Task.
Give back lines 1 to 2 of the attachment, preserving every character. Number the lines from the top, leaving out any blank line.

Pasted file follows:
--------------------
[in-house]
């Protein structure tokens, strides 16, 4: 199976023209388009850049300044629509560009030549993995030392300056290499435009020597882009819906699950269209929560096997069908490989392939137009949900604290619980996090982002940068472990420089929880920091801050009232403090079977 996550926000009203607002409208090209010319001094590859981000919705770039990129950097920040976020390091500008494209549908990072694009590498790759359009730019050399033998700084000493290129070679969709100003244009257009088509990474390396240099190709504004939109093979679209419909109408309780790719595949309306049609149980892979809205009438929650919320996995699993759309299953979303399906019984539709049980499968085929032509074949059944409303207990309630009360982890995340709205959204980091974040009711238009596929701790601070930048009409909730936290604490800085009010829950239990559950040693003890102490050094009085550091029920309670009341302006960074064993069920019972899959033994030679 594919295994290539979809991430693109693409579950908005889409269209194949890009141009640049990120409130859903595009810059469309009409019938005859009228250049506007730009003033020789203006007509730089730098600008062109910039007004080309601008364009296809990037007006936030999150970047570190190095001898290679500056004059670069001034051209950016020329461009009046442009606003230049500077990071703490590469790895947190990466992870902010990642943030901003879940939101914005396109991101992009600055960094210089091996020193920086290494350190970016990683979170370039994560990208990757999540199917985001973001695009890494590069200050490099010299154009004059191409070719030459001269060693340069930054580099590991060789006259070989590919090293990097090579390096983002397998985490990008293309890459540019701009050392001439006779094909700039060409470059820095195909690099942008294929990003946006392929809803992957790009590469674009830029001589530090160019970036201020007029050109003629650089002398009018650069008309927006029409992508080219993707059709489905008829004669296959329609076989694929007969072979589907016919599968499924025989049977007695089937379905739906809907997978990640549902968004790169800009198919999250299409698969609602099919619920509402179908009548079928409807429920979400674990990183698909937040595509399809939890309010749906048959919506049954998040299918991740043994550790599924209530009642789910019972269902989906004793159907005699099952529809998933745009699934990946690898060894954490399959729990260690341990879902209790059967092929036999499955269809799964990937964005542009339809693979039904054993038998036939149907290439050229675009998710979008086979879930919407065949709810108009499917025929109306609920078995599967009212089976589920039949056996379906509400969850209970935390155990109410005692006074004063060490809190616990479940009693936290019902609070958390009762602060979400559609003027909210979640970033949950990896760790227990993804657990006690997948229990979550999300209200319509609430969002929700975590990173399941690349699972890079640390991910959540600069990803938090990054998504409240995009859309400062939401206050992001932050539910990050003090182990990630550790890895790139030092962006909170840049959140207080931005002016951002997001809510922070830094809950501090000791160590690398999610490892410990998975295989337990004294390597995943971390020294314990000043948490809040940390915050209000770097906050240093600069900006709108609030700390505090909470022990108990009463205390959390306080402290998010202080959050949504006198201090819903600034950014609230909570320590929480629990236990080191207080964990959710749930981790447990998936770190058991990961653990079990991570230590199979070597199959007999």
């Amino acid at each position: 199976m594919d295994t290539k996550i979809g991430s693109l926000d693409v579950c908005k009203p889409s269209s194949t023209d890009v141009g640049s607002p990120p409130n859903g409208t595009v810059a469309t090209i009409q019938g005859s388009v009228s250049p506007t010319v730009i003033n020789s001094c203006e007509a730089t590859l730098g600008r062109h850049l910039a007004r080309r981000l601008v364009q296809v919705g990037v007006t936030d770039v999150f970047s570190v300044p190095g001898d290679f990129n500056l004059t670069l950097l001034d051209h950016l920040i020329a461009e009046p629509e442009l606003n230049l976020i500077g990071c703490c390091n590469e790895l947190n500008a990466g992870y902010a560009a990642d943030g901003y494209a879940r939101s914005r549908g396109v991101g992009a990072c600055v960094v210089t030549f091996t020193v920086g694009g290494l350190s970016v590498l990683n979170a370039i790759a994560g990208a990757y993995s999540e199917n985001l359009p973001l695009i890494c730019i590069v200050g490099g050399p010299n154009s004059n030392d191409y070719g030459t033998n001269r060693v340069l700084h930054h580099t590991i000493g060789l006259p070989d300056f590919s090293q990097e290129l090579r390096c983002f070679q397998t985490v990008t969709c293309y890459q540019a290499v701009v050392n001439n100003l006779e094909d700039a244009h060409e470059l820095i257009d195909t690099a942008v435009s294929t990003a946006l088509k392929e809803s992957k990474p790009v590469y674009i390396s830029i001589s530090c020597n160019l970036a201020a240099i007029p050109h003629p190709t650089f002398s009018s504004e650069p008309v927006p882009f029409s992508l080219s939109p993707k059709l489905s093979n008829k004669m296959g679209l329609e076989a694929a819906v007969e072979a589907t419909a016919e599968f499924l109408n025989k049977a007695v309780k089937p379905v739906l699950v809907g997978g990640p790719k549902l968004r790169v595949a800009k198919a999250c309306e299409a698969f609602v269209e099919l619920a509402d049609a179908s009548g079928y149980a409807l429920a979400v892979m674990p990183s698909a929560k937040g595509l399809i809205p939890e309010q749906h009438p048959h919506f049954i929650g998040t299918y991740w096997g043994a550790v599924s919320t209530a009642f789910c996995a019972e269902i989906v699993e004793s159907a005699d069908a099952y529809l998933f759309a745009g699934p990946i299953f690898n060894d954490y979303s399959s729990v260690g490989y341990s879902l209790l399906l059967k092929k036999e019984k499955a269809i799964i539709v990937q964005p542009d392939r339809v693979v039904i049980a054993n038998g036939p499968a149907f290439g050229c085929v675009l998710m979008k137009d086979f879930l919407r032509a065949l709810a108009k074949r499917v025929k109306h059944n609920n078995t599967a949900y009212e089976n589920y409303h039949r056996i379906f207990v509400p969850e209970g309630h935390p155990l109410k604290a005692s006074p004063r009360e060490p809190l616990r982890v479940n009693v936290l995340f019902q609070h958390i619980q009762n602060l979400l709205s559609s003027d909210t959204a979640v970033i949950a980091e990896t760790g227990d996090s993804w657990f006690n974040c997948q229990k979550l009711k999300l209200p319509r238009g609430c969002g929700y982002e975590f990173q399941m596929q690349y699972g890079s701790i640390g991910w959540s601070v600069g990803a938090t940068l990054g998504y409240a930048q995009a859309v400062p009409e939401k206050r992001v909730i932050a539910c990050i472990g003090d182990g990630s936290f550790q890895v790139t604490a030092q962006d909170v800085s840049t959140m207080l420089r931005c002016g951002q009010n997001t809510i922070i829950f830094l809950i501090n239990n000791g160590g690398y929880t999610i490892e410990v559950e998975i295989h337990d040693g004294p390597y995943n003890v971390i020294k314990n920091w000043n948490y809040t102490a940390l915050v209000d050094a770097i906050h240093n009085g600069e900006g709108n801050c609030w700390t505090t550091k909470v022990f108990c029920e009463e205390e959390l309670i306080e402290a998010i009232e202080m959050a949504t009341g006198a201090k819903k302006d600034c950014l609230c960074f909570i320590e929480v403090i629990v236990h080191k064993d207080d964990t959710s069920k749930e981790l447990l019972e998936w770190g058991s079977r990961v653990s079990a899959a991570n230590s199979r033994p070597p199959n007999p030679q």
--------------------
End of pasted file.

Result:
[in-house]
């Protein structure tokens, strides 16, 4: 199976023209388009850049300044629509560009030549993995030392300056290499435009020597882009819906699950269209929560096997069908490989392939137009949900604290619980996090982002940068472990420089929880920091801050009232403090079977 996550926000009203607002409208090209010319001094590859981000919705770039990129950097920040976020390091500008494209549908990072694009590498790759359009730019050399033998700084000493290129070679969709100003244009257009088509990474390396240099190709504004939109093979679209419909109408309780790719595949309306049609149980892979809205009438929650919320996995699993759309299953979303399906019984539709049980499968085929032509074949059944409303207990309630009360982890995340709205959204980091974040009711238009596929701790601070930048009409909730936290604490800085009010829950239990559950040693003890102490050094009085550091029920309670009341302006960074064993069920019972899959033994030679 594919295994290539979809991430693109693409579950908005889409269209194949890009141009640049990120409130859903595009810059469309009409019938005859009228250049506007730009003033020789203006007509730089730098600008062109910039007004080309601008364009296809990037007006936030999150970047570190190095001898290679500056004059670069001034051209950016020329461009009046442009606003230049500077990071703490590469790895947190990466992870902010990642943030901003879940939101914005396109991101992009600055960094210089091996020193920086290494350190970016990683979170370039994560990208990757999540199917985001973001695009890494590069200050490099010299154009004059191409070719030459001269060693340069930054580099590991060789006259070989590919090293990097090579390096983002397998985490990008293309890459540019701009050392001439006779094909700039060409470059820095195909690099942008294929990003946006392929809803992957790009590469674009830029001589530090160019970036201020007029050109003629650089002398009018650069008309927006029409992508080219993707059709489905008829004669296959329609076989694929007969072979589907016919599968499924025989049977007695089937379905739906809907997978990640549902968004790169800009198919999250299409698969609602099919619920509402179908009548079928409807429920979400674990990183698909937040595509399809939890309010749906048959919506049954998040299918991740043994550790599924209530009642789910019972269902989906004793159907005699099952529809998933745009699934990946690898060894954490399959729990260690341990879902209790059967092929036999499955269809799964990937964005542009339809693979039904054993038998036939149907290439050229675009998710979008086979879930919407065949709810108009499917025929109306609920078995599967009212089976589920039949056996379906509400969850209970935390155990109410005692006074004063060490809190616990479940009693936290019902609070958390009762602060979400559609003027909210979640970033949950990896760790227990993804657990006690997948229990979550999300209200319509609430969002929700975590990173399941690349699972890079640390991910959540600069990803938090990054998504409240995009859309400062939401206050992001932050539910990050003090182990990630550790890895790139030092962006909170840049959140207080931005002016951002997001809510922070830094809950501090000791160590690398999610490892410990998975295989337990004294390597995943971390020294314990000043948490809040940390915050209000770097906050240093600069900006709108609030700390505090909470022990108990009463205390959390306080402290998010202080959050949504006198201090819903600034950014609230909570320590929480629990236990080191207080964990959710749930981790447990998936770190058991990961653990079990991570230590199979070597199959007999």